Declassified files have revealed new details of US government knowledge of and support for an Indonesian army extermination campaign that killed several hundred thousand civilians during anti-communist hysteria in the mid-1960s.
The thousands of files from the US embassy in Jakarta covering 1963-66 were made public on Tuesday after a declassification review that began under the Obama administration.
The files fill out the picture of a devastating reign of terror by the Indonesian army and Muslim groups that has been sketched by historians and in a US state department volume that was declassified in 2001 despite a last-minute CIA effort to block its distribution.
In 1965, Indonesia had the world’s third-largest communist party after China and the Soviet Union, with several million members, and the country’s president, the charismatic Sukarno, was vociferously socialist and anti-American.
US officials were ecstatic when conservative generals imposed martial law in Jakarta, seized state radio and set out to annihilate the country’s communist party on the pretext that it had tried to overthrow the government. Within months, the army would prevail, shifting Indonesia’s political orientation to the US and opening its huge market to American companies.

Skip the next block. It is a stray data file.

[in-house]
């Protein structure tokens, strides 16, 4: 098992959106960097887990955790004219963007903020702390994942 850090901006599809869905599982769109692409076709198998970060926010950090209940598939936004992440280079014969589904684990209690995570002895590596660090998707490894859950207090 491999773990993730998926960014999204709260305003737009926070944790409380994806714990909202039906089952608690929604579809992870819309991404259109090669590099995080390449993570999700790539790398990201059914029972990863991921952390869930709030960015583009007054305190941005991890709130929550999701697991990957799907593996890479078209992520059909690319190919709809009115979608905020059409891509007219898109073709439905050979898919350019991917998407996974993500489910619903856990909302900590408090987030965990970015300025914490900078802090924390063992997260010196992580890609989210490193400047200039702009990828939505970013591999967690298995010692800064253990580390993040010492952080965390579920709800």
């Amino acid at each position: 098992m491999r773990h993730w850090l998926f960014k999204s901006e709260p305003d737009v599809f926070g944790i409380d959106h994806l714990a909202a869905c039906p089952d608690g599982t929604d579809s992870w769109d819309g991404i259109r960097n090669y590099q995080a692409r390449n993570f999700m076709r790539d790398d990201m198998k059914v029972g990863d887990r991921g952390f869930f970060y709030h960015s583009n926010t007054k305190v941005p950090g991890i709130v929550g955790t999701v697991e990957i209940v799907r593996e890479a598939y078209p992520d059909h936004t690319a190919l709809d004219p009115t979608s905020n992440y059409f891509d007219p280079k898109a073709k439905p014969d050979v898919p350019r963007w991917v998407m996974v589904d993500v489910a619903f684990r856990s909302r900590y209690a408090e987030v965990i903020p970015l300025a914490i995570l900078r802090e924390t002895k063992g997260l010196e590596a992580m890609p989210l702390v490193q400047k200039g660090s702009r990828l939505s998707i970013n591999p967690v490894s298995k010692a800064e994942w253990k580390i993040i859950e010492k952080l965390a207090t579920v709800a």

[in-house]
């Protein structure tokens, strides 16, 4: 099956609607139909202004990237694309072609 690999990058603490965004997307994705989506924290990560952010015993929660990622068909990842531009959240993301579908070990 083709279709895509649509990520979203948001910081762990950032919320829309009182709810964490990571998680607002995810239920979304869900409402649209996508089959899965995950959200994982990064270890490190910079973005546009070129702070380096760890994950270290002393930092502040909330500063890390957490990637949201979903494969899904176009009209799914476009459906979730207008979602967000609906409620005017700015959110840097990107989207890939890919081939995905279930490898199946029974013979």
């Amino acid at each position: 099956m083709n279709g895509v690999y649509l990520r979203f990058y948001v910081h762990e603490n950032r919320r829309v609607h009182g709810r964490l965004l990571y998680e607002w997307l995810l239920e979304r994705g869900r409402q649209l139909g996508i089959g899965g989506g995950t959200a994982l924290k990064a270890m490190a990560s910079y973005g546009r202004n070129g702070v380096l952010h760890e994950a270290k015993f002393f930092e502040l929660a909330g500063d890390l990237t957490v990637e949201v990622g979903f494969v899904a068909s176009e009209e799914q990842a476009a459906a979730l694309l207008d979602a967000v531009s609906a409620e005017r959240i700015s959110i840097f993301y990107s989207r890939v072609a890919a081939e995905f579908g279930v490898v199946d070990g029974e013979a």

The newly released files underline the US embassy’s and state department’s early, detailed and ongoing knowledge of the killings and eagerness to avoid doing anything that would hinder the Indonesian army. Historians had already established that the US provided lists of senior communist party officials, radio equipment and money as part of active support for the army.